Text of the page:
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FIDE World Chess Championship Game 3: Magnus Bulletproof With Black
Nepomniachtchi and Carlsen agreed to a draw in game 3. Photo: Niki Riga/FIDE.

FIDE World Chess Championship Game 3: Magnus Bulletproof With Black

PeterDoggers
| 89 | Chess Event Coverage

The FIDE World Chess Championship remains in a deadlock as challenger GM Ian Nepomniachtchi and World Champion GM Magnus Carlsen drew their third game on Sunday. Monday is the first rest day in Dubai; game four is scheduled for Tuesday, again, at 16:30 Dubai time (13:30 CET, 4:30 a.m. Pacific).

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After the exciting and tense second game where both players were in slight trouble at different moments, the third game on Sunday was quieter and much more balanced. "Accurate" was the word used by Chess.com's star commentator GM Fabiano Caruana to describe the play of the two contestants, whose final moves of the game were a mere formality to reach move 40, the first moment a draw offer is allowed in the regulations (barring move repetitions). 

Nepomniachtchi-Carlsen game 3
Nepomniachtchi takes off the jacket after the opening phase. Photo: Maria Emelianova/Chess.com.

Interestingly, Carlsen had mentioned in an interview after game two that he thought both his and Ian's nerves had impacted the quality of the games. He felt Nepomniachtchi might have converted his advantage if it were a regular tournament game, and also, he predicted the third game would be stale so that they can get to the rest day. That prediction turned out to be accurate.

The first move in the glass box was executed by a guest invited by FIDE to the event: 2004 French Open winner Anastasia Myskina. Interviewed by Chess.com's FM Mike Klein, she noted a strong tie between chess and tennis:

"When I was a little kid, my coach said that chess is tennis on a field. You have to always think when you play tennis—you have to think about where to put the ball. I think it's very important to involve chess in tennis."

As it turned out, she knows how to play as well. "My father really wanted me to play chess before the matches and between the matches because he said that when you play chess you start to think better," Myskina said.

Anastasia Myskina chess
Anastasia Myskina plays the first move. Photo: Maria Emelianova/Chess.com.

The move she played for Nepomniachtchi, in what was his second white game, was 1.d4. Nepo then carefully pushed back that pawn to its starting square and, after the clock was started by the arbiter, went 1.e4 instead, just like in the opening game. (The day before, FIDE President Arkady Dvorkovich went for 1.e4 which was then changed for 1.d4 by Carlsen!)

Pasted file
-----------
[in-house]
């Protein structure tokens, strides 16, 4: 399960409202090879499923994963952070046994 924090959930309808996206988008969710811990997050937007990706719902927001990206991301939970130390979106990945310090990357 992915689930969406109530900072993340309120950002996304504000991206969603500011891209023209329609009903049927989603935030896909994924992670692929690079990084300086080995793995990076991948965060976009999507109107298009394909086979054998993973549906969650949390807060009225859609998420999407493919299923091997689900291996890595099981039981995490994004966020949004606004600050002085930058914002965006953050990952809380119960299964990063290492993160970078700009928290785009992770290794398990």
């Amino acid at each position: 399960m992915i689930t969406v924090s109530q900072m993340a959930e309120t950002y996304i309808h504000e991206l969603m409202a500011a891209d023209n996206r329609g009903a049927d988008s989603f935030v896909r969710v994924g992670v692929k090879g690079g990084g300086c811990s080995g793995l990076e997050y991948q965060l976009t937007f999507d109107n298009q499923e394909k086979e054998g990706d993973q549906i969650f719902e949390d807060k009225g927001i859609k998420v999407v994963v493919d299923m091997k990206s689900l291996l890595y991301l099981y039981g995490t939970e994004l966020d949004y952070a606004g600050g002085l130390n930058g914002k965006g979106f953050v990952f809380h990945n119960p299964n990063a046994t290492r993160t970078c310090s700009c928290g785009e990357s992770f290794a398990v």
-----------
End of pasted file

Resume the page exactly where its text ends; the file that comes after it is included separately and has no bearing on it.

For seven moves, the players copy-pasted their moves from the first game onto the board. It was another Anti-Marshall, i.e. another game where White avoided the gambit invented by Frank Marshall (1877–1944), who lost a world championship in 1907 to the great Emanuel Lasker. Marshall held the U.S. champion title as long as Lasker held the world title: 27 years.

Nepomniachtchi's eighth move was the first deviation, and reminiscent of another historic battle. The last time 8.a4 was played in a world championship match was in 1993 in London by GM Garry Kasparov vs. GM Nigel Short,  who tweeted today: "This position brings back rather too many painful memories. Even after 28 years, the scars still hurt."

Carlsen followed his normal repertoire against this move and had played the position after 9...d6 14 times before in his career. White's 10.Nbd2 he had never faced though—only 10.Nc3, 10.c3, and 10.Bd2—the move tried once by Kasparov vs. Short as well.

Magnus Carlsen game 3 world championship 2021
Carlsen hadn't faced 10.Nbd2 before but was prepared for it. Photo: Maria Emelianova/Chess.com.

The world champ countered with a somewhat rare move on his part (10...Re8) as neither player was "out of book" just yet. In fact, they played relatively fast for a few more moves, where 12.Bd2 for White was praised by some experts, but also 15...Nc6 for Black—the novelty of the game.

Position after 15...Nc6.

According to Caruana, this unnatural-looking knight move, so quickly going back to a square it just came from while blocking the c-pawn, was "definitely still preparation."

Close to the end of the game, Caruana would make a strong and highly interesting remark about the world champion:

"Just because Magnus has a slightly different approach and prepares lines which are not theoretical, that does not mean he has not prepared them well, that just means that he feels that that's where he has the best chance in the opening. I think that as an overall opening player, Magnus is probably the best prepared in the world and has been for many years now."

I think that as an overall opening player, Magnus is probably the best prepared in the world and has been for many years now.
—Fabiano Caruana

Carlsen's first big think was on move 16 and when he moved his bishop to c8 on the next move, things looked somewhat more pleasant for his opponent. Caruana went as far as saying: "I'm a bit worried for Magnus now."

Key Move of the Day: 17. ...Bc8